One thing is certain, a second language is necessary in life today firstly, for better job opportunities and secondly (perhaps even more importantly), for healthier brains. Before attempting to discuss how to teach a toddler a second language, one should wonder whether it should be done at this stage.
Personal experience as a teacher could not provide an instant yes or no response to the above issue. A study conducted back in 2011, however, revealed that bilingual children managed higher scores in what is known as ‘executive functioning’. This is the area responsible for, as one grows older, planning, organizing, goal-setting and the ability to strategize.
So how is it that children can learn a second language before they can master their native one? Babies can hear from the embryo stage and are able to hear their mother’s native tongue from inside the womb. By the age of 9 to 12 months babies begin to become less apt at discriminating among sounds that are not in their native language (Loraine Obler CUNY Graduate Center New York).
After about age 7 the brain focuses more on what it’s learning, which involves the type of memory children use to pick up languages (Michael Paradis, McGill University, Montreal). Consequently, it is not wrong for parents to attempt at teaching their toddlers a second language.
What parents should keep in mind, however, is how the child responds to this endeavor and whether in the process the child is stressed or not. It is this writer’s personal and professional belief (as an educator) that if the child is stressed over learning another language then the parents should either proceed using a different method or abort the effort until a time when the child is ready.
The best way to learn a second language at any age is to immerse oneself in that language. Parents that work might want to consider a bilingual au pair. Additionally, schools which pride themselves in teaching a foreign language through immersing the child in constant exposure to it are also a sure step. Finally, there are language programs available such as MUZZY and KidSpeak as well as others.
Meanwhile, at home there needs to be an appropriate atmosphere so that the child does not feel estranged about learning another language. There are bilingual books, toys and games available so that parent and child can become involved together. Remember that children learn best through what they observe. If they observe their parent (s) making an effort in learning a second language, it is more likely the child will view it as normal and will gladly take part.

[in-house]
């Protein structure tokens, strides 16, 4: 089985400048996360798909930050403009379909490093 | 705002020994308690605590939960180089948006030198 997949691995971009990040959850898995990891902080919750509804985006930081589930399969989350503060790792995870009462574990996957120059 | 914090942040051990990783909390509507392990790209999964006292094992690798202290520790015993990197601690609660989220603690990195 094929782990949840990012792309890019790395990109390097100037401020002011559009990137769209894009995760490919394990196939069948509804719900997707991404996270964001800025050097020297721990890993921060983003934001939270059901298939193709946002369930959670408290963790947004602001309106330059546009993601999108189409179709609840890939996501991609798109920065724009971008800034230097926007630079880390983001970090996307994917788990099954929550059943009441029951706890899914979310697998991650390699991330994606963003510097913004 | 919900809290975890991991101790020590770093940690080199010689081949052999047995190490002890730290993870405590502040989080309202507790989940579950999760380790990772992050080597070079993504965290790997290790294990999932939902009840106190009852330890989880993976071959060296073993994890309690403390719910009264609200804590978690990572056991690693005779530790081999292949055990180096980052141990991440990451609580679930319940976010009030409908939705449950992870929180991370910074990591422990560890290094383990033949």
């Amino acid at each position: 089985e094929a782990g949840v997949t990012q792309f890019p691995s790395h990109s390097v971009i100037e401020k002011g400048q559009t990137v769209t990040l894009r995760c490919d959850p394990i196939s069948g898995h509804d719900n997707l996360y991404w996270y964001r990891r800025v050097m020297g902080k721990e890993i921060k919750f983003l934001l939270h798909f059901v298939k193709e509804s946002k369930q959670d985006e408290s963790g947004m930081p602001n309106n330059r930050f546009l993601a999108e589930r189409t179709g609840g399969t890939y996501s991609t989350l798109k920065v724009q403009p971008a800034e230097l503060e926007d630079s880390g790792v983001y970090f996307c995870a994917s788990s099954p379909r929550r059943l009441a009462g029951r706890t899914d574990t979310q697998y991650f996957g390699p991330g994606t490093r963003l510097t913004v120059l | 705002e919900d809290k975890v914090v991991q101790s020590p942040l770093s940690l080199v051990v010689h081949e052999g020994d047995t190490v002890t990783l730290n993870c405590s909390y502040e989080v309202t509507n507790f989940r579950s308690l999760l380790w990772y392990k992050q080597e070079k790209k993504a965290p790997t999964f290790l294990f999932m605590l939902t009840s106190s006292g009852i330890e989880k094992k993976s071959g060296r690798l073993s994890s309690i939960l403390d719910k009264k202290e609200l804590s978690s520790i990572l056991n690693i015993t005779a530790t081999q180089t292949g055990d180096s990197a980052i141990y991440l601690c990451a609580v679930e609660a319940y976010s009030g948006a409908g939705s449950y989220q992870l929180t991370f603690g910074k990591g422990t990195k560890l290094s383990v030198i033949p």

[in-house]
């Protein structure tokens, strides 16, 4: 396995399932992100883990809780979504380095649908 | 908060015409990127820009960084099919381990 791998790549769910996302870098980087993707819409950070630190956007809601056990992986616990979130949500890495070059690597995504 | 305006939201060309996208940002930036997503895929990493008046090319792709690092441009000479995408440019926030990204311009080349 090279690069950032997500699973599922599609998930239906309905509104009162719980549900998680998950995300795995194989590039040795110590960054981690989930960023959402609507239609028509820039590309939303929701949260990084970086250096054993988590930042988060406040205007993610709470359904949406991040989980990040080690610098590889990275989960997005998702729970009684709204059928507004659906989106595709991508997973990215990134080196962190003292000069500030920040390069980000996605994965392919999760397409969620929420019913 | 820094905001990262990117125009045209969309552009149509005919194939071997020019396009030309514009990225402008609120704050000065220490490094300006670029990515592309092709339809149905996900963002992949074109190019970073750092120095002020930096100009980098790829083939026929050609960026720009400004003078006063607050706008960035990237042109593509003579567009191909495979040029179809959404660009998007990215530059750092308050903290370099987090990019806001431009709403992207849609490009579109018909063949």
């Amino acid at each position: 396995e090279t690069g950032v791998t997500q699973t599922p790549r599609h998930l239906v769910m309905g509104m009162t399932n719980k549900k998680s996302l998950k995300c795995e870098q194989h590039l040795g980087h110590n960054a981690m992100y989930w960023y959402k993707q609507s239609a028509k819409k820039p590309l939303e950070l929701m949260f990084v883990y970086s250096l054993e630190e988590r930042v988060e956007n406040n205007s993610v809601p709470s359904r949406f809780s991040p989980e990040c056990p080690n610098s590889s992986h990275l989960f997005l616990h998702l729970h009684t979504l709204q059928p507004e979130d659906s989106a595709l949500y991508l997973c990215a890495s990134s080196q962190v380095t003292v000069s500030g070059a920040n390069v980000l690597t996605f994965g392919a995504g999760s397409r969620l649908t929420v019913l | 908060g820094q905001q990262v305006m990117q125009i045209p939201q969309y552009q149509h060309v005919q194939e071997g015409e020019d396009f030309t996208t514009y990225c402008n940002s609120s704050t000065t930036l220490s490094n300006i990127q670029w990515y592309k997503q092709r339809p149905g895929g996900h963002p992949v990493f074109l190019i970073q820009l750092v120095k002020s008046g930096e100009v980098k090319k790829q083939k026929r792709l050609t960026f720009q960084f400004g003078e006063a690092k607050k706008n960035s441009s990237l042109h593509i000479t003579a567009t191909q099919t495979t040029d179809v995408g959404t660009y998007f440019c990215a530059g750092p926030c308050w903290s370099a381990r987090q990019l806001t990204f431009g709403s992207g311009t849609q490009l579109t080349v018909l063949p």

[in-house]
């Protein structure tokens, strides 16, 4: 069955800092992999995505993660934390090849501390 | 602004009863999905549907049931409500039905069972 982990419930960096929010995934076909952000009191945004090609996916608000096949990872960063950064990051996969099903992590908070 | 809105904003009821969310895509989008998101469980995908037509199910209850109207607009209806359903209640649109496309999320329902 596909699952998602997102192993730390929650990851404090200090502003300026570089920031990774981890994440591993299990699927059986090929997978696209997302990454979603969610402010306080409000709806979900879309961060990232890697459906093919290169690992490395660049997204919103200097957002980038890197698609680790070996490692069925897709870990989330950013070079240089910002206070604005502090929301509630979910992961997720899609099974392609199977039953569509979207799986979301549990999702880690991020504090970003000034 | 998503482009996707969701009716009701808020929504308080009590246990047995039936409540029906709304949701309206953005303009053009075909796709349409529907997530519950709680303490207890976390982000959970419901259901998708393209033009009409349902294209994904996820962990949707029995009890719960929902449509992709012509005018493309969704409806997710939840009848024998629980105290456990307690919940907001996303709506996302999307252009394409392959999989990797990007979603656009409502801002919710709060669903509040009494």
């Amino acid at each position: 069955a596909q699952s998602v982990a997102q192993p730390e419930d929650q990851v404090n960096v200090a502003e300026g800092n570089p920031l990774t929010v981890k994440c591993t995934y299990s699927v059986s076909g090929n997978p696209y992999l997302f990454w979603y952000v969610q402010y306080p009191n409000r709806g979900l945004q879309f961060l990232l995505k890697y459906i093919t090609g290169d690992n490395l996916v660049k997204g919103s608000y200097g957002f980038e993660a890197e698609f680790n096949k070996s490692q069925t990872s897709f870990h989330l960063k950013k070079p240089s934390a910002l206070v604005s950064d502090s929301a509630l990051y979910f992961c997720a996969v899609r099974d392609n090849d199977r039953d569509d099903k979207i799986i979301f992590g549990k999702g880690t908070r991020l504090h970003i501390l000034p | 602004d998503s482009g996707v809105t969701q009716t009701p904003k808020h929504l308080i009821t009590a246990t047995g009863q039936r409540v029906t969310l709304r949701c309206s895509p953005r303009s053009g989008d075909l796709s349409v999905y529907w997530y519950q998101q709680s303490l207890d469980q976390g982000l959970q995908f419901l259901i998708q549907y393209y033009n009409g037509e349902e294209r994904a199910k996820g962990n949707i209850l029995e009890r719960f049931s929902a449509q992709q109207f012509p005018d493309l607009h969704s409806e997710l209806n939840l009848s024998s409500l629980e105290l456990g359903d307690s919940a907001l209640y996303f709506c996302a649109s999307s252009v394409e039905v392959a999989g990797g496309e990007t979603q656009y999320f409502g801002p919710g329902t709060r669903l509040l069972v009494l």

If one of the parents is lucky enough to already be fluent in another language, then that parent should speak to the child from the very beginning in that language. The other parent will use English and it will all balance out. The child will adjust naturally and will speak one language with the one parent and the other with the second parent. Consistency is a must here, though, and the parent speaking the second language should use it continuously.
Encourage your child to use the words learnt as done when the child was learning the mother tongue. In the beginning the child will learn as few as two or three words, but by simply repeating those words, he will find it more natural to continue with more. Listening to and vocalizing another language will create the ability to interpret and pronounce foreign sounds, which will make learning another language down the road easier.
One should always have as a rule of thumb, though, that each individual is created separately. Hence, each person learns or is able to learn different things and at varied paces. Patience, repetitiveness and fun are the three gold keys to creating the apposite surroundings which will nurture a foreign language learning milieu.